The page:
TIME is not ripe as yet to hold Legislative Assembly elections in the Union Territory of Jammu & Kashmir -- though several Opposition parties have made an appeal to that effect to the Election Commission (EC). Led by former J&K Chief Minister and Member of Parliament Mr. Farooq Abdullah of National Conference, a delegation submitted a two-page memorandum to Chief Election Commissioner Mr. Rajiv Kumar, insisting that early elections would restore democratic process in the region. Though this appeal is perfectly in tune with the spirit of democracy, it must be said that time is not yet ripe for such an exercise at this stage -- for multiple reasons. There is no doubt that three-and-a-half years have passed since the abrogation of Articles 370 and 35A of the Constitution of India from Kashmir. The situation in the region has eased admittedly to a great extent. Despite this, some more time must pass before Jammu and Kashmir could go to polls to elect the Legislative Assembly there. For, the measures taken by the Central Government as well as the J&K administration are yet to fructify fully. Until that happens, legislative elections must wait.
After the Special Status for Kashmir was abrogated, Prime Minister Mr. Narendra Modi had convened a meeting of all political leaders from Jammu and Kashmir and had interacted personally with all of them in an extended manner. That time, he had made it clear that the centre was never averse to holding elections in Kashmir. In pursuance of that interaction, the Centre also initiated and completed the process of delimitation of electoral constituencies in Jammu and Kashmir -- in which all political parties had participated. That process is long over, and the Centre is now waiting for the most opportune moment to hold legislative elections in the newly formed Union Territory. It is necessary for the Opposition parties to understand the complications and implications of holding elections at too early a stage. For, the Election Commission must be convinced fully that all parameters are normal and that there is threat of a separatist agenda working against national interest. In fact, such a guarantee must come more from the Opposition parties rather than from the Government. The nation cannot forget dangerous statements by political leaders like Dr. Farooq Abdullah and Mrs. Mehbooba Mufti of the People’s Democratic Party (PDP) when they opposed the abrogation of Special Status. Dr. Farooq Abdullah is on record having said that he would rather opt for Chinese intervention in Kashmir instead of allowing the Government (of India) to do anything. Similar statements were made by many other Opposition leaders as well.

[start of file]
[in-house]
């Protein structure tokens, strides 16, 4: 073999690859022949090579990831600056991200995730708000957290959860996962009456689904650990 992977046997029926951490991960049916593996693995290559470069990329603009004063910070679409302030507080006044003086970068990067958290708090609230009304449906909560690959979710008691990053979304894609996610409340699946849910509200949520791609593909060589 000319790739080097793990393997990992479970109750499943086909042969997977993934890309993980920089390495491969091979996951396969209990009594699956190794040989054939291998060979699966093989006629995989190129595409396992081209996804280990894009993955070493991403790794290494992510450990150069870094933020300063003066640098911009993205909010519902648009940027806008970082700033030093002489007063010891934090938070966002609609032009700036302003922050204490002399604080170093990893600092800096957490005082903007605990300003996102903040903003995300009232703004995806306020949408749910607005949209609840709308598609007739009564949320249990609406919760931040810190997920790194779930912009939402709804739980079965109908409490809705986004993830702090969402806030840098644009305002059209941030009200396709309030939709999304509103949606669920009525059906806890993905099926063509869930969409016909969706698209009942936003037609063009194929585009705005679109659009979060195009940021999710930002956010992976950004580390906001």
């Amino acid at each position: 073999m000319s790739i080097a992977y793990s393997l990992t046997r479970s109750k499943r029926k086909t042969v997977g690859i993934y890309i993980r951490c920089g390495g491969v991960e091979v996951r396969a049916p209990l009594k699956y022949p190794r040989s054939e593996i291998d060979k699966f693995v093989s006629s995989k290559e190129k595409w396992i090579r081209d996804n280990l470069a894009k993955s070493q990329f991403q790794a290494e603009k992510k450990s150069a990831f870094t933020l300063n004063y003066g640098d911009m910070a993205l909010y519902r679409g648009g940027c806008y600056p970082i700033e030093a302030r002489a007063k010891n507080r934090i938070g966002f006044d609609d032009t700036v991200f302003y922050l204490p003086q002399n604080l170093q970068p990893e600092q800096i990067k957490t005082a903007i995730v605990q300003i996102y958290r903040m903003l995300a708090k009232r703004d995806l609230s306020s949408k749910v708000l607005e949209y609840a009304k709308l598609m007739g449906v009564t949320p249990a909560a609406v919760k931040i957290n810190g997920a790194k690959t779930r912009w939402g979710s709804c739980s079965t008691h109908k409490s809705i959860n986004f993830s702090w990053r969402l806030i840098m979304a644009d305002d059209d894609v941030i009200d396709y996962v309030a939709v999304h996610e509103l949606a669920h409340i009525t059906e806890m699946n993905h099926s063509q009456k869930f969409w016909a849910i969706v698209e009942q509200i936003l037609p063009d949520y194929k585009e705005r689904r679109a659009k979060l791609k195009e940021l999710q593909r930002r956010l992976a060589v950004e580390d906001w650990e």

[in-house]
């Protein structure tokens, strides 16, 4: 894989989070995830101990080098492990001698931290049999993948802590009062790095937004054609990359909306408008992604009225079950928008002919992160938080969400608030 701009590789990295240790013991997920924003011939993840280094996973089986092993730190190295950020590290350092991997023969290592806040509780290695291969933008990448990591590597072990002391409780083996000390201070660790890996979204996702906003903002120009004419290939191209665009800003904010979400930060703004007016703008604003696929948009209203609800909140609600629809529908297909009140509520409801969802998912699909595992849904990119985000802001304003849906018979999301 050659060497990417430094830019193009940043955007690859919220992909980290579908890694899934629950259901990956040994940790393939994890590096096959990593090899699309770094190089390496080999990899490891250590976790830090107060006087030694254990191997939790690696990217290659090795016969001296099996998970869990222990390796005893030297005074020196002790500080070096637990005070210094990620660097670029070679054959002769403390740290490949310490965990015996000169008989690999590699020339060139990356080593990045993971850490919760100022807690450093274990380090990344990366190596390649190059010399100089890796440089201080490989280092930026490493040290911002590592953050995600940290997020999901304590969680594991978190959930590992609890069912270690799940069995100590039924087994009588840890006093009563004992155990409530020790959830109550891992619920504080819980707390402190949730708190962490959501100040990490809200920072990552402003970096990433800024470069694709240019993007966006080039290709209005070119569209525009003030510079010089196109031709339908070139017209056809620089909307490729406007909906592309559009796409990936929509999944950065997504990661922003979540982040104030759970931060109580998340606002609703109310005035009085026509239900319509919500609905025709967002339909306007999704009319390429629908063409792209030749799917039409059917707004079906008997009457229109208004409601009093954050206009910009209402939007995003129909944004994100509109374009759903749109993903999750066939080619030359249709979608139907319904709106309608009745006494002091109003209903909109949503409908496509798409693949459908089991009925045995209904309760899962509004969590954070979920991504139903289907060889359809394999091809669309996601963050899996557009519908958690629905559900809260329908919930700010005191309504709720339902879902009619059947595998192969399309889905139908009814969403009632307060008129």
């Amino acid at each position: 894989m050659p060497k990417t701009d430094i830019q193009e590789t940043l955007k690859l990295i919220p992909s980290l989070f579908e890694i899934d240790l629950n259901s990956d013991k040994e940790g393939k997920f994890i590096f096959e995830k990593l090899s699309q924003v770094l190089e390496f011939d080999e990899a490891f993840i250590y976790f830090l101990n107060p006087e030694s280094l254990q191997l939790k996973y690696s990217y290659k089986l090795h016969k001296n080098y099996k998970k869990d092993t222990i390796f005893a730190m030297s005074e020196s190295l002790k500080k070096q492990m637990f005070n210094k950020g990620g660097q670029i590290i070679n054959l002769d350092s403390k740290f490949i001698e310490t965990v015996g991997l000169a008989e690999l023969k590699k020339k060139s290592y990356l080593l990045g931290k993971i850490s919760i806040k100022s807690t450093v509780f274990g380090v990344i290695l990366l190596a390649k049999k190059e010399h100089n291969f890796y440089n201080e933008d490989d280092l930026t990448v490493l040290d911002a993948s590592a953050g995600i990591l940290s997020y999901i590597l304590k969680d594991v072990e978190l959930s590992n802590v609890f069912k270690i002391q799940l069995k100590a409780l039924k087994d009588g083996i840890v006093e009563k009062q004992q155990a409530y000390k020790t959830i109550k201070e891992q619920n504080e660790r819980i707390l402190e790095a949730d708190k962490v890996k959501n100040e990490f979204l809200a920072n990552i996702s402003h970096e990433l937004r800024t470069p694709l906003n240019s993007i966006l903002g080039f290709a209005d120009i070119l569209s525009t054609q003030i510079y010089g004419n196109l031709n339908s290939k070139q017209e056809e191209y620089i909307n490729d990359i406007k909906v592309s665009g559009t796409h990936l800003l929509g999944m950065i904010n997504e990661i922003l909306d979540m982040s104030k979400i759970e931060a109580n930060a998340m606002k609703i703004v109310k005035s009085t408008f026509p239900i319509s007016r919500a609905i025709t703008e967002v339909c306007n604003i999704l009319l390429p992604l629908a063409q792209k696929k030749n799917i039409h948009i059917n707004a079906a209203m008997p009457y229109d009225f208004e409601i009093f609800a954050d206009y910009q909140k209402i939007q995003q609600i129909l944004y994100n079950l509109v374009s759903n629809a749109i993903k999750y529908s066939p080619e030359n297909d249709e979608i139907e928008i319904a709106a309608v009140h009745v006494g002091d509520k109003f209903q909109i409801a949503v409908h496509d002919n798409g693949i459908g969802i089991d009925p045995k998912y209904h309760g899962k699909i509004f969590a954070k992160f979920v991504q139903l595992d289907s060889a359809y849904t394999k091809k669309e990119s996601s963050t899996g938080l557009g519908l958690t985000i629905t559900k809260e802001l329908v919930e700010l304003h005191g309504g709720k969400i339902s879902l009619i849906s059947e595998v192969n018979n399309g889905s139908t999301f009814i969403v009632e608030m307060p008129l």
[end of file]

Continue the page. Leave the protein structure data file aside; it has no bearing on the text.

The biggest apprehension the Centre harbours is about this element of separatism, this element of easy compromise with national morality by some people in the political community. If there are leaders who would rather invite the Chinese to intervene in Kashmir, then such people must never get an opportunity to tamper with the national fabric. Unfortunately, the Opposition leaders do not understand this aspect of reality perpetrated by themselves. The main issue in Kashmir revolves around this critical point -- national spirit, not of the common people, but of the political community in the Opposition camp. If the Opposition is hell bent on crafting a deliberately confusing narrative and distort public discourse, then it is defeating its own purpose -- which it does not seem to realise. Its appeal for early legislative election, too, stems from this effort. But it must realise that only holding elections is not the only symbol of democracy. There are other considerations, as well, in larger national interest.